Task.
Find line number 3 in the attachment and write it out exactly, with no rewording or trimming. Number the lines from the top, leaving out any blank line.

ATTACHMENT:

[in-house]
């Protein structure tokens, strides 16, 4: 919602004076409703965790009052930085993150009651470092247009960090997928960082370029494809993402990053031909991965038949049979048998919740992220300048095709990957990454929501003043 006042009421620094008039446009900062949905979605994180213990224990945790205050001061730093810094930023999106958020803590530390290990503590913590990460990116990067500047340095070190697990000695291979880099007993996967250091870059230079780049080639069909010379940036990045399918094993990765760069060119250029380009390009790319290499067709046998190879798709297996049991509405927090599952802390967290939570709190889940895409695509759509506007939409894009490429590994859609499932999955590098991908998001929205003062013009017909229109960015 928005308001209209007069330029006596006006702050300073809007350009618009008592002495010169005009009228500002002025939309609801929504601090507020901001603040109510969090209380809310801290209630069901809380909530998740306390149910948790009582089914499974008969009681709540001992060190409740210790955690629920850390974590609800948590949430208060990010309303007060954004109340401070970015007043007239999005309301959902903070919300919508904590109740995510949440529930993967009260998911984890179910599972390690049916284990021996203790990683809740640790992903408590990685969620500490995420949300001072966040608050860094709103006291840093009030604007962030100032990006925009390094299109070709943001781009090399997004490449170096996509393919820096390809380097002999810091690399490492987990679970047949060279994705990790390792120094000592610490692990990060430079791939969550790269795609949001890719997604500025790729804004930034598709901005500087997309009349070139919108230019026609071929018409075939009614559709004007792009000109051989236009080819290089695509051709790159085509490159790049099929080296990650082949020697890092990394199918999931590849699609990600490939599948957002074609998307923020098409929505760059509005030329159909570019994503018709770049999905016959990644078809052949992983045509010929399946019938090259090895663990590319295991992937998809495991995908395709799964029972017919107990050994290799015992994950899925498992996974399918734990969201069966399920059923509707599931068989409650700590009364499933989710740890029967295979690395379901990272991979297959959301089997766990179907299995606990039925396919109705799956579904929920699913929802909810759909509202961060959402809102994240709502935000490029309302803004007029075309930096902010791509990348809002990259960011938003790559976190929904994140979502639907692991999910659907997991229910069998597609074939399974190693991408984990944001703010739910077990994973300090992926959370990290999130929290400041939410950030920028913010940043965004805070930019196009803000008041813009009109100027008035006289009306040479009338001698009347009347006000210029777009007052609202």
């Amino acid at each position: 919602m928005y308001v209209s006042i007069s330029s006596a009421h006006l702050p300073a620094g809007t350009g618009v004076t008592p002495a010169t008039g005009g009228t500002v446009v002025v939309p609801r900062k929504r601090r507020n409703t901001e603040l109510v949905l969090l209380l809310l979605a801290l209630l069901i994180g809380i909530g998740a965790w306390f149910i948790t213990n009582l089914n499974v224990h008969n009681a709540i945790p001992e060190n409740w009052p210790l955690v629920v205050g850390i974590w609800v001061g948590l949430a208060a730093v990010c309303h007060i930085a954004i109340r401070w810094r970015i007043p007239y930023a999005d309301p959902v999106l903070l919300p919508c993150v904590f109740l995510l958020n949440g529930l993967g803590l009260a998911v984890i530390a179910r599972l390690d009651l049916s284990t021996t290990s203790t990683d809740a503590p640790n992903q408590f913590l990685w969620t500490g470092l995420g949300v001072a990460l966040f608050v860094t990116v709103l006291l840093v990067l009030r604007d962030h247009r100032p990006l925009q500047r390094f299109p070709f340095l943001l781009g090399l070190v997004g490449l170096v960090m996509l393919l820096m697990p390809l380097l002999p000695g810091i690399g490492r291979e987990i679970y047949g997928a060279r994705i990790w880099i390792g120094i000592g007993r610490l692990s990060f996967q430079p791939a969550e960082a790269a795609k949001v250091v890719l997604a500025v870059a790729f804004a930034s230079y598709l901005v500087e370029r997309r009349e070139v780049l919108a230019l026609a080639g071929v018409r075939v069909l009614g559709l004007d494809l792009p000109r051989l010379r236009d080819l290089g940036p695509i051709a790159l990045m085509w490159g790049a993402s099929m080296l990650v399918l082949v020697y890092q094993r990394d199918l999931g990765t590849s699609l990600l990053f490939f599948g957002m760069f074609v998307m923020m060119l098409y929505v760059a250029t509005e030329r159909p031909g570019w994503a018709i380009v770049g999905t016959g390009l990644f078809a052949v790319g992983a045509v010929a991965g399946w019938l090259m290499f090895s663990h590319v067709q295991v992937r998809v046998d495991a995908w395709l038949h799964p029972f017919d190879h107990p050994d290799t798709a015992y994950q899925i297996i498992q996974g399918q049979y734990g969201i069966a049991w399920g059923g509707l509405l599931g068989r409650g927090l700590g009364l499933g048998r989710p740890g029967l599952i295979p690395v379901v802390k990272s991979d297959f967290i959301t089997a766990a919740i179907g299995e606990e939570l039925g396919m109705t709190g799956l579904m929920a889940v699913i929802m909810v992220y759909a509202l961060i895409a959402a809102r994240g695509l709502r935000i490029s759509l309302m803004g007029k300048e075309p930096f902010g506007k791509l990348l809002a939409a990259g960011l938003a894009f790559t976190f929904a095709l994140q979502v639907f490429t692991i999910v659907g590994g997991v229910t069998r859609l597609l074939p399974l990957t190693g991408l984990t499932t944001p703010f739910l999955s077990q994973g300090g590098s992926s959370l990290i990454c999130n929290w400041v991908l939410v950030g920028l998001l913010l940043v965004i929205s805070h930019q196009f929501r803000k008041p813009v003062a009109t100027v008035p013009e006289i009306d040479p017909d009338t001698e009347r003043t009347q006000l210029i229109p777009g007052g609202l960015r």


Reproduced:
């Amino acid at each position: 919602m928005y308001v209209s006042i007069s330029s006596a009421h006006l702050p300073a620094g809007t350009g618009v004076t008592p002495a010169t008039g005009g009228t500002v446009v002025v939309p609801r900062k929504r601090r507020n409703t901001e603040l109510v949905l969090l209380l809310l979605a801290l209630l069901i994180g809380i909530g998740a965790w306390f149910i948790t213990n009582l089914n499974v224990h008969n009681a709540i945790p001992e060190n409740w009052p210790l955690v629920v205050g850390i974590w609800v001061g948590l949430a208060a730093v990010c309303h007060i930085a954004i109340r401070w810094r970015i007043p007239y930023a999005d309301p959902v999106l903070l919300p919508c993150v904590f109740l995510l958020n949440g529930l993967g803590l009260a998911v984890i530390a179910r599972l390690d009651l049916s284990t021996t290990s203790t990683d809740a503590p640790n992903q408590f913590l990685w969620t500490g470092l995420g949300v001072a990460l966040f608050v860094t990116v709103l006291l840093v990067l009030r604007d962030h247009r100032p990006l925009q500047r390094f299109p070709f340095l943001l781009g090399l070190v997004g490449l170096v960090m996509l393919l820096m697990p390809l380097l002999p000695g810091i690399g490492r291979e987990i679970y047949g997928a060279r994705i990790w880099i390792g120094i000592g007993r610490l692990s990060f996967q430079p791939a969550e960082a790269a795609k949001v250091v890719l997604a500025v870059a790729f804004a930034s230079y598709l901005v500087e370029r997309r009349e070139v780049l919108a230019l026609a080639g071929v018409r075939v069909l009614g559709l004007d494809l792009p000109r051989l010379r236009d080819l290089g940036p695509i051709a790159l990045m085509w490159g790049a993402s099929m080296l990650v399918l082949v020697y890092q094993r990394d199918l999931g990765t590849s699609l990600l990053f490939f599948g957002m760069f074609v998307m923020m060119l098409y929505v760059a250029t509005e030329r159909p031909g570019w994503a018709i380009v770049g999905t016959g390009l990644f078809a052949v790319g992983a045509v010929a991965g399946w019938l090259m290499f090895s663990h590319v067709q295991v992937r998809v046998d495991a995908w395709l038949h799964p029972f017919d190879h107990p050994d290799t798709a015992y994950q899925i297996i498992q996974g399918q049979y734990g969201i069966a049991w399920g059923g509707l509405l599931g068989r409650g927090l700590g009364l499933g048998r989710p740890g029967l599952i295979p690395v379901v802390k990272s991979d297959f967290i959301t089997a766990a919740i179907g299995e606990e939570l039925g396919m109705t709190g799956l579904m929920a889940v699913i929802m909810v992220y759909a509202l961060i895409a959402a809102r994240g695509l709502r935000i490029s759509l309302m803004g007029k300048e075309p930096f902010g506007k791509l990348l809002a939409a990259g960011l938003a894009f790559t976190f929904a095709l994140q979502v639907f490429t692991i999910v659907g590994g997991v229910t069998r859609l597609l074939p399974l990957t190693g991408l984990t499932t944001p703010f739910l999955s077990q994973g300090g590098s992926s959370l990290i990454c999130n929290w400041v991908l939410v950030g920028l998001l913010l940043v965004i929205s805070h930019q196009f929501r803000k008041p813009v003062a009109t100027v008035p013009e006289i009306d040479p017909d009338t001698e009347r003043t009347q006000l210029i229109p777009g007052g609202l960015r």